Lover Confesses to Assisted Suicide That Prompted "The Sea Inside"

Bioethics   |   Steven Ertelt   |   Jan 12, 2005   |   9:00AM   |   WASHINGTON, DC

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by Steven Ertelt Editor
January 12, 2005

Madrid, Spain ( — Ramon Sampedro became Spain’s infamous euthanasia advocate after he was paralyzed in a diving accident. His life inspired the recent movie "The Sea Inside" that has received international acclaim.

What has been less obvious for years are the circumstances surrounding his death. After being bedridden for thirty years, Sampedro took a lethal cyanide cocktail and killed himself.

But who provided him with the goods to take his own life?

That mystery was answered when Ramona Maneiro, who never owned up to the act to avoid prosecution, told a television talk show that she was responsible.

"I did it for love," Maneiro, Sampedro’s love interest and companion in his final months, admitted.

Protected by a statute of limitations that prevents being charged in the death, Maneiro told the television show: "I measured the cyanide. I put it in the water. I put the straw in the glass and I put it where he could sip it. I was his hands. I did what he asked."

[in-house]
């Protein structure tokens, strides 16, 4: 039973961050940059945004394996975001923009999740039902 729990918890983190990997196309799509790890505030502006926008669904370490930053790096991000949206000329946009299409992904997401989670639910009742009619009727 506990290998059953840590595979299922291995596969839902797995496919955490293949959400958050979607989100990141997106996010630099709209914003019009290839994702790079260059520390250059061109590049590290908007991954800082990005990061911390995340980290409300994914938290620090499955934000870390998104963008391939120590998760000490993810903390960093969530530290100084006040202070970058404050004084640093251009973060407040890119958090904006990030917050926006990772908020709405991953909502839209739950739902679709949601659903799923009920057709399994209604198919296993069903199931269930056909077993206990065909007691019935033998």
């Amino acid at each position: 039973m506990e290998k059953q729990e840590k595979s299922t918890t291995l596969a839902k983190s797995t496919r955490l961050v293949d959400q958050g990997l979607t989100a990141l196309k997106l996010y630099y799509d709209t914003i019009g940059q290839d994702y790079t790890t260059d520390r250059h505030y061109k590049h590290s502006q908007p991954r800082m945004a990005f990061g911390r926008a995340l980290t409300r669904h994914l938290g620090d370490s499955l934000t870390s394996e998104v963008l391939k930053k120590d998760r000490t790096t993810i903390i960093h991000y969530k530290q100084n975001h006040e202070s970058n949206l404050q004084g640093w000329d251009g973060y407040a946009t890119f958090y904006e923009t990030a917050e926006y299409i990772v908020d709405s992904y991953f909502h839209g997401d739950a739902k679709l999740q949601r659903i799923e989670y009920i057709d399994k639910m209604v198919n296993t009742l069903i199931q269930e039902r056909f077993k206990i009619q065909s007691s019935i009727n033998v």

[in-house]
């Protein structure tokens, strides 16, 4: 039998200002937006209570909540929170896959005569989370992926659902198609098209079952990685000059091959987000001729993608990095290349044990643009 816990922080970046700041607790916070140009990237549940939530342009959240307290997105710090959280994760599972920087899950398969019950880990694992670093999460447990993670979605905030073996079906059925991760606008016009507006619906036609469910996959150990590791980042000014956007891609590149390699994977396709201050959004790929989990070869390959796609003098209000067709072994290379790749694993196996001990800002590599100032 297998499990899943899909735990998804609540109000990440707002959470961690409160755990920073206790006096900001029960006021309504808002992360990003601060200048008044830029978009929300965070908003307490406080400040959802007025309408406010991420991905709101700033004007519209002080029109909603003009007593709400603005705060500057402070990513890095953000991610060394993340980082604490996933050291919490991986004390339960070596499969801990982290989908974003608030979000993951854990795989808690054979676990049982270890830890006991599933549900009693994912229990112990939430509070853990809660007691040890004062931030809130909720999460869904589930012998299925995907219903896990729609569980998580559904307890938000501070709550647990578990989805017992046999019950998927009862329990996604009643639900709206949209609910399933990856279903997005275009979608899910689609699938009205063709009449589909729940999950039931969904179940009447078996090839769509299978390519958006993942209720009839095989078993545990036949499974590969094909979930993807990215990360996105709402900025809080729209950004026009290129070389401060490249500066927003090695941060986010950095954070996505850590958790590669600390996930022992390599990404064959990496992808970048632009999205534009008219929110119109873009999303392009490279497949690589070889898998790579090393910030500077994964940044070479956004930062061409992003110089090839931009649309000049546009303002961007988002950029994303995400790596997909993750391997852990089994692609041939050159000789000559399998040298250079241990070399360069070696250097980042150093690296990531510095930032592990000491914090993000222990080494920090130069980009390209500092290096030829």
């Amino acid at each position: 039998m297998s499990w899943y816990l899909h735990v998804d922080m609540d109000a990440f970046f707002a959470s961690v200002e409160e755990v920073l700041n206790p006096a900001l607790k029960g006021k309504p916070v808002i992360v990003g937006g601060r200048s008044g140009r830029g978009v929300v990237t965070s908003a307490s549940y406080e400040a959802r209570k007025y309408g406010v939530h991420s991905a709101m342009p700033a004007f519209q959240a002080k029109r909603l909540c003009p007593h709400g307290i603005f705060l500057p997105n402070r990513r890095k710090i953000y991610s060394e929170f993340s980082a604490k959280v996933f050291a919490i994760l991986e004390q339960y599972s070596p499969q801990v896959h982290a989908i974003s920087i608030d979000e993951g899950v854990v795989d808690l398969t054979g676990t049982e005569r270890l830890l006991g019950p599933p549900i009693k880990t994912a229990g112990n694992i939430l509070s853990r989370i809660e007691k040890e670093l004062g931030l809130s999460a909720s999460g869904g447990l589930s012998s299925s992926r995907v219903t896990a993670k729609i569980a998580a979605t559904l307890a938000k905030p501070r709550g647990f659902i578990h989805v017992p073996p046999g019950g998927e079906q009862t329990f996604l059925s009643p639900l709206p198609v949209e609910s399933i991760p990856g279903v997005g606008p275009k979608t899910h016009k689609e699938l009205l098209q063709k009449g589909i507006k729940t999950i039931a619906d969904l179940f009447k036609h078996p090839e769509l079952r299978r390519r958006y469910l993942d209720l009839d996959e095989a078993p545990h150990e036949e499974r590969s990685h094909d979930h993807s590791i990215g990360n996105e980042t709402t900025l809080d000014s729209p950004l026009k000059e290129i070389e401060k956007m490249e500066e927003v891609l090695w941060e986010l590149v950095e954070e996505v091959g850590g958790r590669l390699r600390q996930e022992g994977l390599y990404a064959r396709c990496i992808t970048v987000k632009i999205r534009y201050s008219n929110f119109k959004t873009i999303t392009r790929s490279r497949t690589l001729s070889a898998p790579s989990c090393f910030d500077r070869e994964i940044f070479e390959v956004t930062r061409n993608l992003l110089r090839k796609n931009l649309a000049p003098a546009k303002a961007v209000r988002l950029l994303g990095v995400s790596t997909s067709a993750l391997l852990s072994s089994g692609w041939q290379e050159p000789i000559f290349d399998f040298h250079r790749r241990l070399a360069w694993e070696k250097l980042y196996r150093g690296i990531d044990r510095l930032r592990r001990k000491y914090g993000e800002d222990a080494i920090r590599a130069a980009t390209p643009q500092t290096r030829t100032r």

She was charged with assisting a suicide in 1998, but was released for lack of proof.

Because of Sampedro’s popularity with euthanasia advocates, thousands of Spaniards came forward claiming they helped him die, confounding police efforts.

Sampedro is credited with devising a scheme by which the various tasks of preparing the lethal cocktail would be divided up among friends so no one person would be guilty of violating Spain’s anti-euthanasia laws.

Maneiro spoke up because she wanted to "stop people speculating who did it," she said on the show.

In the final moments of Sampedro’s life, Maneiro said she expected him to peacefully slip into unconsciousness. However, his death was not so easy and she confessed she felt sick and had to rush to the bathroom.

The movie, which is being considered for an Oscar and awards at the Golden Globes, has reignited the euthanasia debate in Spain. It took the best foreign film award at the Venice film festival.

The Catholic Church in Spain has said it would oppose any attempts to legalize the grisly practice.

The movie, known in Spanish as "Mar Adentro" has flopped at the box office in the United States.

The film has generated little enthusiasm from movie-goers taking in just $55,000 at 23 locations nationwide. The Spanish-language drama, starring Javier Bardem, averaged a paltry $2,391 per theater.

That’s less than virtually ever other movie currently at the box office — including others being distributed on a limited basis.